Maj Gen Singh said that the Minister of Police had held a community outreach on 21 April to follow-up on the previous matters that had been identified during the initial visits in February. The community had demanded that the police station must be upgraded in respect of security measures, and negotiations were under way with the Western Cape Provincial Commissioner to transfer 12 members laterally. Members of the community had also complained about the proliferation of firearms, and that SAPS members were in cahoots with criminals. They had asked for the provision of a stipend for Community Police Forum (CPF) members.
A task team had been established to deal with the proliferation of firearms, led by the DPCI. There had been a sensitising awareness campaign by corporate communications to address the issue of police in cahoots with criminals. The issue of providing a stipend for CPF members was under review by the Department of Safety and the Secretariat for SAPS. The issue of providing a street light in front of the police station had not yet been attended to, as well as the removal of street vendors in front of the police station. The mobile police station had been finalised and the Cofimvaba police cluster had been provided with a mobile police station to rotate among communities within the Cofimvaba cluster.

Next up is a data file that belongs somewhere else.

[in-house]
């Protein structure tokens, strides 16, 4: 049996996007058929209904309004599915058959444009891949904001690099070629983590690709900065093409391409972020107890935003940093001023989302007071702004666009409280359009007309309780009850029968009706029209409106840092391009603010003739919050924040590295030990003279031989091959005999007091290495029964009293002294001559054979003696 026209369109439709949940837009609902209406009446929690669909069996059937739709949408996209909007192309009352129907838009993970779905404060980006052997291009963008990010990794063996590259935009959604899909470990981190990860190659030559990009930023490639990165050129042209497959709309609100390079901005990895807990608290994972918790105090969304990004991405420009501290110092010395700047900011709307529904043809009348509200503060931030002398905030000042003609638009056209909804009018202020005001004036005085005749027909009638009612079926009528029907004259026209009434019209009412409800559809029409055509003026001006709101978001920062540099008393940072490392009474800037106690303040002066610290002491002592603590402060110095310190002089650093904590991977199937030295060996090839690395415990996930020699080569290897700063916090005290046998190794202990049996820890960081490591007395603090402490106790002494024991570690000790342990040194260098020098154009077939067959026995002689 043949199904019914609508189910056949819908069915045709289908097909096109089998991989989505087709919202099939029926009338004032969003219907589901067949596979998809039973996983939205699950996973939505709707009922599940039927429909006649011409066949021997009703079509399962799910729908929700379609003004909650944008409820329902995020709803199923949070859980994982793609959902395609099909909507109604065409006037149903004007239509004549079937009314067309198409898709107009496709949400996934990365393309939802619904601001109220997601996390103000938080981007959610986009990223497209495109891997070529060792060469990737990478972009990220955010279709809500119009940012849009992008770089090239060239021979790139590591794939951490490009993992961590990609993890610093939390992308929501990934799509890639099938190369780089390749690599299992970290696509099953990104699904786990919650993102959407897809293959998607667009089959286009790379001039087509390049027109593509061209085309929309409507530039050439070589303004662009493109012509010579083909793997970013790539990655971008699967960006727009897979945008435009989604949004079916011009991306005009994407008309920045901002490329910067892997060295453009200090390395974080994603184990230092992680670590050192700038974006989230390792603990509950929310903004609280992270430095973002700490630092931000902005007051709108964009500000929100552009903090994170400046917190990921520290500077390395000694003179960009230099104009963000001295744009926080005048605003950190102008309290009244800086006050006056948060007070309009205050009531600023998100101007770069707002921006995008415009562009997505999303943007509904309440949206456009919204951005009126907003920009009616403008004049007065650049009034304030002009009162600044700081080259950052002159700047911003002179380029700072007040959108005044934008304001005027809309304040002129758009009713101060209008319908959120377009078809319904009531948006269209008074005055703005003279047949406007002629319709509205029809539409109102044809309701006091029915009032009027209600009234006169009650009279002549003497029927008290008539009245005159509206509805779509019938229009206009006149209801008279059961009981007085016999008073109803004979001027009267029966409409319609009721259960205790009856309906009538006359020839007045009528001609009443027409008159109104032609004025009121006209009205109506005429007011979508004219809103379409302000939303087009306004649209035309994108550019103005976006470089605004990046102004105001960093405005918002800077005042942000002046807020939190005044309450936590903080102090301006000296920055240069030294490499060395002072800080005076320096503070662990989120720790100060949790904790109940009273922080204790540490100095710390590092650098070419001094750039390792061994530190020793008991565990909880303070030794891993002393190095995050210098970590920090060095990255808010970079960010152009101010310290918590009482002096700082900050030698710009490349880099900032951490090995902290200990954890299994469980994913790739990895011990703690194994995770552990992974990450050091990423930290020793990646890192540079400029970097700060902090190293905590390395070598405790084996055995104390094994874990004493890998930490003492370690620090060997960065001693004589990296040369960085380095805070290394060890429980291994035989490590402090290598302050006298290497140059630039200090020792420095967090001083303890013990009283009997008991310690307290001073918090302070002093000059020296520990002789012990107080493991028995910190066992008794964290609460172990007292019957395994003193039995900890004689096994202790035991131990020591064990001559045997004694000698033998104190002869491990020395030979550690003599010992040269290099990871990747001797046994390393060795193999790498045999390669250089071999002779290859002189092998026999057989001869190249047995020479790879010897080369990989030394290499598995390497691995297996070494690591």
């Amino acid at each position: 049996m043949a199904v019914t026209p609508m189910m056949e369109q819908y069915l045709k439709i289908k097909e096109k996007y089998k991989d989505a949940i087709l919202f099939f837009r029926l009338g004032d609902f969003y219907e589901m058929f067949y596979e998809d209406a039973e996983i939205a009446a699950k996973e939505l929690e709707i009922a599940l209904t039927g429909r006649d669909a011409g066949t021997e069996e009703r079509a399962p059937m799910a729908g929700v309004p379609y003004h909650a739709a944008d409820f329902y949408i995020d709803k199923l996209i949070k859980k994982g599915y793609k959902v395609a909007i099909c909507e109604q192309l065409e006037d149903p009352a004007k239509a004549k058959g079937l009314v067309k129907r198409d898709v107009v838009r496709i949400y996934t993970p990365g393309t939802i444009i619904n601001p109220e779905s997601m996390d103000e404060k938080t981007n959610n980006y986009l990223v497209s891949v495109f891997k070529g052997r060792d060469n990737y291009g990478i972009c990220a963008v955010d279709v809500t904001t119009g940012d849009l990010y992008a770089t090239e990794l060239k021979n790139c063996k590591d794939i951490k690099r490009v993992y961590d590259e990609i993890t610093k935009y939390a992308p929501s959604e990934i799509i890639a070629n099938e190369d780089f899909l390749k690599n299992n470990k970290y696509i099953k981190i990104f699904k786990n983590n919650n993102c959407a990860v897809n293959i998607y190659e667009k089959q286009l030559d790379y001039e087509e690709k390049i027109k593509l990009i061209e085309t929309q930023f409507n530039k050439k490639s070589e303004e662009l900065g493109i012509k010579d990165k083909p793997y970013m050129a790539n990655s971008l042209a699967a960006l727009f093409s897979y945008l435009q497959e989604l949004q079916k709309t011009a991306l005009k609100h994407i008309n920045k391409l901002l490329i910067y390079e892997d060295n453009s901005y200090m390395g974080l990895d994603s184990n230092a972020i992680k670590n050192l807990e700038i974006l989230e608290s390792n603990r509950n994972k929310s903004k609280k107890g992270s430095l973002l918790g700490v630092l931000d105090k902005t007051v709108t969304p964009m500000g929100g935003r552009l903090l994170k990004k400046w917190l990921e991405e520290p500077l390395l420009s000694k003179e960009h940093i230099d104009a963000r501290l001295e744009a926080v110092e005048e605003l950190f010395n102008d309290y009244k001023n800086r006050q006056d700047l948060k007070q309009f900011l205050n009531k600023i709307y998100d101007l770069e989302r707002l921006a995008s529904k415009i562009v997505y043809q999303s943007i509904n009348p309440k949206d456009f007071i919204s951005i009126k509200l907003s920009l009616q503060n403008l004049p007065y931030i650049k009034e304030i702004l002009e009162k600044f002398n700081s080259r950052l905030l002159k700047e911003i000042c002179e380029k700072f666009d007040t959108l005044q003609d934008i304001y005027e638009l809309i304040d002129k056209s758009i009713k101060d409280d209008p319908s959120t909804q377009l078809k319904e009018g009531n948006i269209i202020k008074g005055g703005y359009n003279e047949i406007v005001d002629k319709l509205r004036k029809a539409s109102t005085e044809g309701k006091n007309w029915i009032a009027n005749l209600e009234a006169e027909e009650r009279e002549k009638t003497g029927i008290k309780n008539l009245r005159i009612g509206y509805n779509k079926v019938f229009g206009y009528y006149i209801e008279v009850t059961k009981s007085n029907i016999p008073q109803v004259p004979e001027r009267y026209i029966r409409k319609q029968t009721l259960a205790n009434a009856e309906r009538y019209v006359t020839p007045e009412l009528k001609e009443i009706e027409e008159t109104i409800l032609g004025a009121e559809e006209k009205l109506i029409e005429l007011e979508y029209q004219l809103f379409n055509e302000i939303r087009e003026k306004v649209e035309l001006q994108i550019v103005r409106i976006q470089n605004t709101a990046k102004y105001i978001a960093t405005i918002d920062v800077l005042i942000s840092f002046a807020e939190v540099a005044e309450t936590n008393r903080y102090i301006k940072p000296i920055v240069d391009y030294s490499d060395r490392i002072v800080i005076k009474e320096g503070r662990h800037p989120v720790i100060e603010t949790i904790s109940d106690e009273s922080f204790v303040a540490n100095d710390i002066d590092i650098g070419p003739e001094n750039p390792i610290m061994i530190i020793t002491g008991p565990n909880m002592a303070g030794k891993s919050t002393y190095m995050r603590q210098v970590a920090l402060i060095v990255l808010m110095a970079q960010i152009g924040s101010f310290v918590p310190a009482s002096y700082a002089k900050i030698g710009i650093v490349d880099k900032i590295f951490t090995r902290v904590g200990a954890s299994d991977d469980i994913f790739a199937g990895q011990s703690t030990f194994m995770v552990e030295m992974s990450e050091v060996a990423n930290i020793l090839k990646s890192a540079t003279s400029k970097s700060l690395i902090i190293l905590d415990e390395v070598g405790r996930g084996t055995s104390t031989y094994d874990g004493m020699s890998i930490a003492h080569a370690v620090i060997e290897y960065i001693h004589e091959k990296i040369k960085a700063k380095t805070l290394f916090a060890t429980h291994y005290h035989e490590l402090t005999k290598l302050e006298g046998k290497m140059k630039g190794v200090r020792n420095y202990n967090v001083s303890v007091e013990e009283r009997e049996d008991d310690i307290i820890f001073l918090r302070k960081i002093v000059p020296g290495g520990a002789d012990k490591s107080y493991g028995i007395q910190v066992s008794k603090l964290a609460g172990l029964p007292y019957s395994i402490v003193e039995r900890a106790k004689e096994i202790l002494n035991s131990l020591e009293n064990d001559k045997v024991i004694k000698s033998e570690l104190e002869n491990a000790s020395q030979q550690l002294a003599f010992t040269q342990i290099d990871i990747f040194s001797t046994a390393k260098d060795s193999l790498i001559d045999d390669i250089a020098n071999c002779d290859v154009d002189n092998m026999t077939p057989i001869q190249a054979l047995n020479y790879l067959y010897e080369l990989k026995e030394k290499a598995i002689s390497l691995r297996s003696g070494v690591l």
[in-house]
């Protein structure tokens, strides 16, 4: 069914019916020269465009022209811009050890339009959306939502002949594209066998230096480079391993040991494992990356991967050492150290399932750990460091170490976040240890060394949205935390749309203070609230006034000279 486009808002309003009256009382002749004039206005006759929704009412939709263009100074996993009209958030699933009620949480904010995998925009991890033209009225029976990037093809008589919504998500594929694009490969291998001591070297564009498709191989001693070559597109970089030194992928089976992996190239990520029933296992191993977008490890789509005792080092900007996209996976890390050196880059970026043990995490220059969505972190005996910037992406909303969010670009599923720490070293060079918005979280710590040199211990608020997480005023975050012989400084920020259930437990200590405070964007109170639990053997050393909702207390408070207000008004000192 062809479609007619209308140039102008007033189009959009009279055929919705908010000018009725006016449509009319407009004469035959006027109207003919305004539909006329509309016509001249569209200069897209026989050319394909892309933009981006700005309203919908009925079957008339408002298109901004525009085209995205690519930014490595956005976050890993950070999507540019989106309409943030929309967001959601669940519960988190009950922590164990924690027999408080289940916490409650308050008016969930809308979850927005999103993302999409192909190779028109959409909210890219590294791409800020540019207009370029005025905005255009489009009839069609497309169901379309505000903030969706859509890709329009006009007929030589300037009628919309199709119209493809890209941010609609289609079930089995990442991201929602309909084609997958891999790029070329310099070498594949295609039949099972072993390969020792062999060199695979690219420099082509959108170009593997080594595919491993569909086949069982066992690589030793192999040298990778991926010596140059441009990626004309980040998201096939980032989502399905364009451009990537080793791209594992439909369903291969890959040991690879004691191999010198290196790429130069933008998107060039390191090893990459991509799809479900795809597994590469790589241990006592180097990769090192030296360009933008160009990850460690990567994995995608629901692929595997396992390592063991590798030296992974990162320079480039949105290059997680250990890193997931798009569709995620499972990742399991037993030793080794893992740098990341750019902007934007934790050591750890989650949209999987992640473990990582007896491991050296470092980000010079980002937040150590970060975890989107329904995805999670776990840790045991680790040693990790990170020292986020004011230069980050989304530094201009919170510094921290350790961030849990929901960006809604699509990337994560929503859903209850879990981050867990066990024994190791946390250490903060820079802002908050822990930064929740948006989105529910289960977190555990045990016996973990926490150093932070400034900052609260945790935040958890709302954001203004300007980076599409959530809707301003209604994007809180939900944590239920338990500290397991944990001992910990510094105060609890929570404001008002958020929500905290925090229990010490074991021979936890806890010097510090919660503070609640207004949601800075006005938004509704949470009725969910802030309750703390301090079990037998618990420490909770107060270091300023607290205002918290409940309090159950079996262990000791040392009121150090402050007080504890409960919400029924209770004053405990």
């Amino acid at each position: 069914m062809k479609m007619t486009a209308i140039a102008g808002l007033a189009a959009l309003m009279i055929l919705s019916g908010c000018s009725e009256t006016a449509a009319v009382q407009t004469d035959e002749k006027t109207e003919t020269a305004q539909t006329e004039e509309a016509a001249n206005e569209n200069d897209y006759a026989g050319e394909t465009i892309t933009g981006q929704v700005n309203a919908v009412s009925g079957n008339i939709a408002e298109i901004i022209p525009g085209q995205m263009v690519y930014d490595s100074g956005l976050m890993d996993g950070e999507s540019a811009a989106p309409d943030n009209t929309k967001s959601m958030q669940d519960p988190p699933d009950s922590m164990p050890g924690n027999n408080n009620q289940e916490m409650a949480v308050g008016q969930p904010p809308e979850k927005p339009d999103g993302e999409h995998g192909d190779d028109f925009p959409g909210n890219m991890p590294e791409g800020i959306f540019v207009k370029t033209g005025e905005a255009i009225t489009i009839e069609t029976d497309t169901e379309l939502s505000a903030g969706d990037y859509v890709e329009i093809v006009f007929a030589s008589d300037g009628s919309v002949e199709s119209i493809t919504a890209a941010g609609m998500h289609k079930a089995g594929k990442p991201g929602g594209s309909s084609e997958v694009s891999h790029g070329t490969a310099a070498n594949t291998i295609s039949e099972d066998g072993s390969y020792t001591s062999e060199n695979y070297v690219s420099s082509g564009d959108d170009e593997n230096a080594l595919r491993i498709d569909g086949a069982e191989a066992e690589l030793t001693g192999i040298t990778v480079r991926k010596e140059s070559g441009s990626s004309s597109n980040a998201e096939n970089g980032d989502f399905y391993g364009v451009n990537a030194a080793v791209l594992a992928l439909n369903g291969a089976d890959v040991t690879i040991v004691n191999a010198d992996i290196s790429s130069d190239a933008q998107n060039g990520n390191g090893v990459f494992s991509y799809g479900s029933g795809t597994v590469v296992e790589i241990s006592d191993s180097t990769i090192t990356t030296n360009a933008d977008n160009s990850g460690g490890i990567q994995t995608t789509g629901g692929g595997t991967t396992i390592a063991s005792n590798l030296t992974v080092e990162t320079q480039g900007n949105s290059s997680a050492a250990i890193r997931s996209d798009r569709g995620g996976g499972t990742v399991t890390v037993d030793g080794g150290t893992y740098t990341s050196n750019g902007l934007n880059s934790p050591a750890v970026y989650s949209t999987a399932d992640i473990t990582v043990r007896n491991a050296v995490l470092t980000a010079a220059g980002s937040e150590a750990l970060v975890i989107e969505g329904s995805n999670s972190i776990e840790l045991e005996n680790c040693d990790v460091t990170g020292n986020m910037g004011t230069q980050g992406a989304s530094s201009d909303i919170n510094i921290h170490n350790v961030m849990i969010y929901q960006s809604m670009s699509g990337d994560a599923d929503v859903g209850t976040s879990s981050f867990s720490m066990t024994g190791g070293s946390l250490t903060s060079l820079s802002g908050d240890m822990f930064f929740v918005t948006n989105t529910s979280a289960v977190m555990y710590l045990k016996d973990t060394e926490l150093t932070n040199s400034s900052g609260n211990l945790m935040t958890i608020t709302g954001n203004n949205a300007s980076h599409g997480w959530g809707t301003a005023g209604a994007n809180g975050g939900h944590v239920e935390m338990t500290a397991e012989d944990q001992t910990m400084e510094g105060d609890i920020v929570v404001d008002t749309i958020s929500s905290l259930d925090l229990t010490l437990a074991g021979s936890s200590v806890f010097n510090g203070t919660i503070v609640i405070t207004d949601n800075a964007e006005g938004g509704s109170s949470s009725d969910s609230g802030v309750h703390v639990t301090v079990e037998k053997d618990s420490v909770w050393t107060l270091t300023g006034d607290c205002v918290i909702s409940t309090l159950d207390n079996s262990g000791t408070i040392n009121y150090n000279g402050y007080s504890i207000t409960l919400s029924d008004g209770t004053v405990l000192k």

General Sitole added that the national instruction was that the police station should have a national action plan, and there was also provincial intervention for provincial matters. The different divisions that were relevant had been instructed to play their roles at the police station. The action plan was being monitored at the national level. SAPS requested the assistance of the Committee on the issues relevant to local government, as this was a serious grey area that needed to be addressed. The Engcobo Police Station was one of the high priorities in the police safety plan, and everything was being monitored. The national deadline to put in place all the processes was 30 June 2018.
The Chairperson appreciated that the National Commissioner had been able to set out an important precedent on the steps that were being taken to improve security measures in police stations. The important question was whether this would be extended to other police stations countrywide to ensure that the police precincts were safe and secure.
Ms Molebatsi commended SAPS for being able to look at its premises from the criminal perspective. There was an indication that a fence had been erected at the police station in Engcobo. Was there no fence before? It had been stated that there would be 12 additional police members transferred from the Western Cape to work in Eastern Cape. Why had this not been done before this incident?
Mr Maake wanted more information on the report about the individuals who had been charged with the murder of their accomplices. Had this been included in the presentation? It would perhaps be advisable for the nyalas, police public order vehicles, to be part of the equipment used to protect police officers. It was completely unacceptable to find oneself in limbo because of the incompetence of municipalities, as this compromised the safety of police officers. What was the meaning of the off-duty parade, as reflected in slide 10?
Ms M Mmola (ANC) commented that the presentation had stated that a Vispol station commander had been placed at the Engcobo Police Station. Was there no such Commander before the incident in Engcobo? The Committee should be provided with a timeline as to when the Seven Angels church would be demolished. When would street lights be installed in front of the police station?